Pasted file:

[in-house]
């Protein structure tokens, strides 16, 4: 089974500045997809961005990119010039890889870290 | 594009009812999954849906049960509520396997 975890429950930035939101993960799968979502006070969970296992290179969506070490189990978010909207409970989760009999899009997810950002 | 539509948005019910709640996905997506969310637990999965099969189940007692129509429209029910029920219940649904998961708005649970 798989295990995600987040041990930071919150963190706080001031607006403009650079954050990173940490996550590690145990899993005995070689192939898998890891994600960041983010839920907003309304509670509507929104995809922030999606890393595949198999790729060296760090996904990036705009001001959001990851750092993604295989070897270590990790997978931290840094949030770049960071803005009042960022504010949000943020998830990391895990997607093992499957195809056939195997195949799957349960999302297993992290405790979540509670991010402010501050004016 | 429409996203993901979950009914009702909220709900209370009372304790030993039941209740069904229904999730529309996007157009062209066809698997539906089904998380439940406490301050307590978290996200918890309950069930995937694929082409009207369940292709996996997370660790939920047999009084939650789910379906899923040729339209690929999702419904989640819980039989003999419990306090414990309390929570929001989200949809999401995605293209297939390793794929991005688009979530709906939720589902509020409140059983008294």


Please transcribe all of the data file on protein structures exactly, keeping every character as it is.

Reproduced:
[in-house]
């Protein structure tokens, strides 16, 4: 089974500045997809961005990119010039890889870290 | 594009009812999954849906049960509520396997 975890429950930035939101993960799968979502006070969970296992290179969506070490189990978010909207409970989760009999899009997810950002 | 539509948005019910709640996905997506969310637990999965099969189940007692129509429209029910029920219940649904998961708005649970 798989295990995600987040041990930071919150963190706080001031607006403009650079954050990173940490996550590690145990899993005995070689192939898998890891994600960041983010839920907003309304509670509507929104995809922030999606890393595949198999790729060296760090996904990036705009001001959001990851750092993604295989070897270590990790997978931290840094949030770049960071803005009042960022504010949000943020998830990391895990997607093992499957195809056939195997195949799957349960999302297993992290405790979540509670991010402010501050004016 | 429409996203993901979950009914009702909220709900209370009372304790030993039941209740069904229904999730529309996007157009062209066809698997539906089904998380439940406490301050307590978290996200918890309950069930995937694929082409009207369940292709996996997370660790939920047999009084939650789910379906899923040729339209690929999702419904989640819980039989003999419990306090414990309390929570929001989200949809999401995605293209297939390793794929991005688009979530709906939720589902509020409140059983008294």